Many companies are looking to 3D printing as offering the most immediate opportunity for businesses. “A lot of our investment in software has been on design software that takes maximum advantage of additive manufacturing,” said Dr. Helmuth Ludwig, EVP, Siemens Product Lifecycle Management Software.
Boeing, too, is looking for ways to leverage 3D printing to speed the product design process and pare down on the whopping $50 billion in inventory it carries. “There are 4.5 million parts that go into a 777, and you can take very complicated parts and print them with 3D technology,” said McNerney, who noted that additive manufacturing is increasingly enabling manufacturing to combine production, process and design. “There’s a huge opportunity to lower both design and physical inventory costs if you can free some meaningful percentage of that 4.5 million from the constraints of the manufacturing process. That’s probably the single most important technology for us to focus on.”
There is also a dark side to the promise that connectivity and data analytics represents, noted several roundtable participants, who pointed out several potential roadblocks. Cybersecurity
factored prominently among the concerns these CEOs expressed.
“Larger corporations are very sophisticated about how they secure their networks, but as you look down the size spectrum at companies deploying technology to try to transform business processes, some of them do not have the [proper] security,” says Dan McCarthy, CEO of Frontier Communications. “Cyber attacks are an everyday event, so when people are not careful about what they deploy, it leaves them very vulnerable to the extraction of IP and other horrible things. There are plenty of access systems that can be hacked, as well as a lot of unprotected devices.”
Privacy issues and data ownership represent related, but separate issues, noted Tom Rogers, CEO of TiVo. “All individuals and all businesses are sitting on a vast amount of data and information, some of which is mined and analyzed but much of which is not,” he pointed out. “As granular data becomes more and more valuable, the issue of privacy and who owns it will become huge.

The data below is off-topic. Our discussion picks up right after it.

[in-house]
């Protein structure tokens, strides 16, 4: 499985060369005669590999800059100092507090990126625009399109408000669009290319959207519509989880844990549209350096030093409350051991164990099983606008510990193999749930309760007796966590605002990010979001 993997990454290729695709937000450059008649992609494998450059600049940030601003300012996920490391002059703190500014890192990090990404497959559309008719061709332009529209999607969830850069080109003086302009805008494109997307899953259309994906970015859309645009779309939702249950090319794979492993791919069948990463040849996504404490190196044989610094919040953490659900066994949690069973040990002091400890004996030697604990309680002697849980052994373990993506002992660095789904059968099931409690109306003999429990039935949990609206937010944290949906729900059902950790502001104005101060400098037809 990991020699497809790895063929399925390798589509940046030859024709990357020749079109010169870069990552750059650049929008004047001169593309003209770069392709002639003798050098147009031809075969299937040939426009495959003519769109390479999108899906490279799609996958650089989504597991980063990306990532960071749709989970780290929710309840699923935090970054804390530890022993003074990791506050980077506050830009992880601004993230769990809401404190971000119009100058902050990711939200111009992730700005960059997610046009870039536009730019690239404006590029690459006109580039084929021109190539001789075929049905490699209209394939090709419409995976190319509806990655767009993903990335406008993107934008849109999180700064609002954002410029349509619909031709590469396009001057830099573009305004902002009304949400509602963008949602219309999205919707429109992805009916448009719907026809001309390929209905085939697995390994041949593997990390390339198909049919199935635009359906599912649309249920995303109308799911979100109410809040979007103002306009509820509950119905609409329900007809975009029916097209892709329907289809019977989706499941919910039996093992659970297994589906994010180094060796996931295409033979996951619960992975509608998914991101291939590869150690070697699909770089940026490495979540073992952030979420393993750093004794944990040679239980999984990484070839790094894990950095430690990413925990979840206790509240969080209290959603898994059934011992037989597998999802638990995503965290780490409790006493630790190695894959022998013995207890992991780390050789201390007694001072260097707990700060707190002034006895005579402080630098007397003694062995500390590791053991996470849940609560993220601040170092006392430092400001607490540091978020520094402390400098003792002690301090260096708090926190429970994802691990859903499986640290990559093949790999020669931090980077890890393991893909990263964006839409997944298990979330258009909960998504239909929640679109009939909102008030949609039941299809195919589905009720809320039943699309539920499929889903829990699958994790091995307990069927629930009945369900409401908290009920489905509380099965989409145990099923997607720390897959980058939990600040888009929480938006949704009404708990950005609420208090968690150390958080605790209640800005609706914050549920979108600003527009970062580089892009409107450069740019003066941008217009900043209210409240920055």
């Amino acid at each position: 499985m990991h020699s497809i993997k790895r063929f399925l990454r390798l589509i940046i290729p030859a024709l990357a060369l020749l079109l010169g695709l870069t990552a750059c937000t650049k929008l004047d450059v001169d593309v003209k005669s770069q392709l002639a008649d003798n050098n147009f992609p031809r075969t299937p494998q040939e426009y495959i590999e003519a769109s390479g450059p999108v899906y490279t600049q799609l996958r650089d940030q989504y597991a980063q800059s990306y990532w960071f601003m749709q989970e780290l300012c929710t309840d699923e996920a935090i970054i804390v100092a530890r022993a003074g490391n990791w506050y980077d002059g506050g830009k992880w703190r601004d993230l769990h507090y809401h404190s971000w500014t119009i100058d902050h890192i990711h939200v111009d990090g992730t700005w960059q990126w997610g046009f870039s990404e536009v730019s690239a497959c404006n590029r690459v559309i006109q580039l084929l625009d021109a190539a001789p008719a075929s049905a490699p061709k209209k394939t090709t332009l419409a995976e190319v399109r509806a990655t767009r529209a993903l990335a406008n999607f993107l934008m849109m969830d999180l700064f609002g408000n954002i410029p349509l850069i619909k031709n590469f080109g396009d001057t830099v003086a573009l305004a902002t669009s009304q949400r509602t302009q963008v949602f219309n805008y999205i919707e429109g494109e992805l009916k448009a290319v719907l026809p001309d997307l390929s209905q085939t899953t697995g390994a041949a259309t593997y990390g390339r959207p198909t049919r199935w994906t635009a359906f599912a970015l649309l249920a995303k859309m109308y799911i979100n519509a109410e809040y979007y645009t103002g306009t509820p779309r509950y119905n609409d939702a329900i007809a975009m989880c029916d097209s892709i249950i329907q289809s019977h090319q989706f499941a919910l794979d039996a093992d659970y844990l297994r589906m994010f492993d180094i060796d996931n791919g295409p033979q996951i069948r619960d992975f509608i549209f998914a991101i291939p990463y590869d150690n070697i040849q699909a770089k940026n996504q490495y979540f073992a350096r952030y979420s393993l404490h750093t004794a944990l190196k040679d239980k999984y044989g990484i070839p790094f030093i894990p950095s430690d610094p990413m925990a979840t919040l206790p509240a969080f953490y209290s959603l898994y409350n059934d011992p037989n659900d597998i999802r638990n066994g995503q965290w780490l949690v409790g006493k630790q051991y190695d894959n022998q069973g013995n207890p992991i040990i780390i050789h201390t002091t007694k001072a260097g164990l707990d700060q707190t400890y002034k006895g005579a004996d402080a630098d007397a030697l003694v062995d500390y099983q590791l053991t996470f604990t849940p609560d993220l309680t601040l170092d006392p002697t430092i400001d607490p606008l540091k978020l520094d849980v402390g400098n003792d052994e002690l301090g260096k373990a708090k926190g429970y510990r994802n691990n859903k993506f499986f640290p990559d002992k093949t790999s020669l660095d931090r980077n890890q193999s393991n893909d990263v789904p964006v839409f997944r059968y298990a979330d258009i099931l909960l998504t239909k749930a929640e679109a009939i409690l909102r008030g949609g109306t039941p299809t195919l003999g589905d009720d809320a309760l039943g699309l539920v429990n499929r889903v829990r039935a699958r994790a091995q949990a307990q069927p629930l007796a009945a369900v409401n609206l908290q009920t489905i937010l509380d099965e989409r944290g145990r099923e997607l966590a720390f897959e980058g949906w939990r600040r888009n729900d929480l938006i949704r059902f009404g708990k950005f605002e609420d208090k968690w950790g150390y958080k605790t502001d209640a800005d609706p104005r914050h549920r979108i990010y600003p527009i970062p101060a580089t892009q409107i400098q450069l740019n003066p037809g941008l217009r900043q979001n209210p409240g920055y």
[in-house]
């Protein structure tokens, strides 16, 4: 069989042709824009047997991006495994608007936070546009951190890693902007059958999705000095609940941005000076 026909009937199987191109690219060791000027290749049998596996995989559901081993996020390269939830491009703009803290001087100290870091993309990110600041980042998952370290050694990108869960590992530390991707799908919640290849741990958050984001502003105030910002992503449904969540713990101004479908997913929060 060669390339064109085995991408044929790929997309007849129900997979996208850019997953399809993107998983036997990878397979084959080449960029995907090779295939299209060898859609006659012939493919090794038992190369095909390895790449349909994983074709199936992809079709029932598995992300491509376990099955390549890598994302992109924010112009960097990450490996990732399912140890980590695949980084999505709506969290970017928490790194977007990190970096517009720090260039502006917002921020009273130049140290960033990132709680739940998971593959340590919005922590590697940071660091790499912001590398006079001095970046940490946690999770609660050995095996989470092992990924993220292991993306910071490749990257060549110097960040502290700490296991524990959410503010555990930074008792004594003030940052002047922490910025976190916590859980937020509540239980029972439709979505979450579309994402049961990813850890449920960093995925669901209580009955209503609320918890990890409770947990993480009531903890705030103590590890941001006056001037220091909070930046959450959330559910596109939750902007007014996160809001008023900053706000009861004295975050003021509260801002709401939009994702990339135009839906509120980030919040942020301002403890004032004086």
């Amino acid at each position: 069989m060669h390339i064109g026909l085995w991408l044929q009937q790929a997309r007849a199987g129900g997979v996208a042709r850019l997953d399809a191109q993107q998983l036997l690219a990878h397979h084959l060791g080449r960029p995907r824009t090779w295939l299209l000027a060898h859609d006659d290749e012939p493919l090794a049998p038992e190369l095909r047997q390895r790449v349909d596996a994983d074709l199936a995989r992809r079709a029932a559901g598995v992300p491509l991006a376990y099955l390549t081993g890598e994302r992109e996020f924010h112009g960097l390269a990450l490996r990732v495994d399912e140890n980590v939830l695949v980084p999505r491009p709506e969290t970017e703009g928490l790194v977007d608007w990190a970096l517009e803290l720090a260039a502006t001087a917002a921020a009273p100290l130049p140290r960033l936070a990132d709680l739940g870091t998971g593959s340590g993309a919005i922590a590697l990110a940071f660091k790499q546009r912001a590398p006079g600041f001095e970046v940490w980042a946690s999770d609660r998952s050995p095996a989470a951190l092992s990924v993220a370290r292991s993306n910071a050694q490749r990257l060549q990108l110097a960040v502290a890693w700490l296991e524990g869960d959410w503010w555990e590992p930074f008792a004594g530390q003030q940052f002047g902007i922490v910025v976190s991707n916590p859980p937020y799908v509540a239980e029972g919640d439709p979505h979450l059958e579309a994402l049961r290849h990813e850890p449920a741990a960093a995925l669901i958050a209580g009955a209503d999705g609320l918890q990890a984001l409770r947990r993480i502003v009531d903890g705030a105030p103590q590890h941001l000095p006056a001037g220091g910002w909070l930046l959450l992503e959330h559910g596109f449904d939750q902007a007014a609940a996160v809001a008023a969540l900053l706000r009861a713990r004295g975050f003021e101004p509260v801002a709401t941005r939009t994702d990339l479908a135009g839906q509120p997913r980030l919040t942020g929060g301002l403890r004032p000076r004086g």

You have a dynamic of a younger generation with very little concern about the data they throw out there and a business world that is driven more and more by the value of data.”
Finally, several CEOs expressed doubts about whether America’s workforce has the necessary skill sets for an increasingly technological world and about how a technologically focused future will impact employment.
Ethan Allen’s Farooq Kathwari suggested that all CEOs should be considering the social issues of our increasingly high-tech business world. “This is all great for the kids coming out of MIT and schools like it, but what about the rest of the people?” he asked. “What kind of social problems will this create?”
Ultimately, it will fall to businesses and the CEOs who lead them to address some of these issues, noted Walker. “We’re clearly going to have to reinvent what it means to have a job in the good sense of the word,” he said. “People will look to business people and say, ‘Okay, you’re the leaders. We’re willing to work; tell us where the jobs will be.’ And the answer can’t be, you’re all going to become software engineers. We’re going to have to answer that question because no one is going to figure it out for us.”